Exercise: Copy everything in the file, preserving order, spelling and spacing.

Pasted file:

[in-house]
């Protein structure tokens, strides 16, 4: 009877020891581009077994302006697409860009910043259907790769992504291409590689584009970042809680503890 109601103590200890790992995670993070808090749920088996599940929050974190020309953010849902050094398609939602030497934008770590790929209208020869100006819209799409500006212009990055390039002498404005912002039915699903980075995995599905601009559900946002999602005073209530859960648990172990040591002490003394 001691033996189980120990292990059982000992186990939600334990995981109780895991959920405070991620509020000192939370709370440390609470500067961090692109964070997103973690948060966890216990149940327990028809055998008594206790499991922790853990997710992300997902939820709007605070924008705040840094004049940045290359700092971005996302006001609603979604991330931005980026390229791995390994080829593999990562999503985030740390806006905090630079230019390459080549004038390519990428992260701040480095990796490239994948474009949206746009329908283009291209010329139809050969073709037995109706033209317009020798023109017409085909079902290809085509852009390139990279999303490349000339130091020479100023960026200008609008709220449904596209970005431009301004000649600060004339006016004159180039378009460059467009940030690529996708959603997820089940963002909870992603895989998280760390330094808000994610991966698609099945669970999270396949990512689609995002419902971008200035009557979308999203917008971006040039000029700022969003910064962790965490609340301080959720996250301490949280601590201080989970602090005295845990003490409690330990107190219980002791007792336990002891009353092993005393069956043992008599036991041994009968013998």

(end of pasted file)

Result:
[in-house]
């Protein structure tokens, strides 16, 4: 009877020891581009077994302006697409860009910043259907790769992504291409590689584009970042809680503890 109601103590200890790992995670993070808090749920088996599940929050974190020309953010849902050094398609939602030497934008770590790929209208020869100006819209799409500006212009990055390039002498404005912002039915699903980075995995599905601009559900946002999602005073209530859960648990172990040591002490003394 001691033996189980120990292990059982000992186990939600334990995981109780895991959920405070991620509020000192939370709370440390609470500067961090692109964070997103973690948060966890216990149940327990028809055998008594206790499991922790853990997710992300997902939820709007605070924008705040840094004049940045290359700092971005996302006001609603979604991330931005980026390229791995390994080829593999990562999503985030740390806006905090630079230019390459080549004038390519990428992260701040480095990796490239994948474009949206746009329908283009291209010329139809050969073709037995109706033209317009020798023109017409085909079902290809085509852009390139990279999303490349000339130091020479100023960026200008609008709220449904596209970005431009301004000649600060004339006016004159180039378009460059467009940030690529996708959603997820089940963002909870992603895989998280760390330094808000994610991966698609099945669970999270396949990512689609995002419902971008200035009557979308999203917008971006040039000029700022969003910064962790965490609340301080959720996250301490949280601590201080989970602090005295845990003490409690330990107190219980002791007792336990002891009353092993005393069956043992008599036991041994009968013998």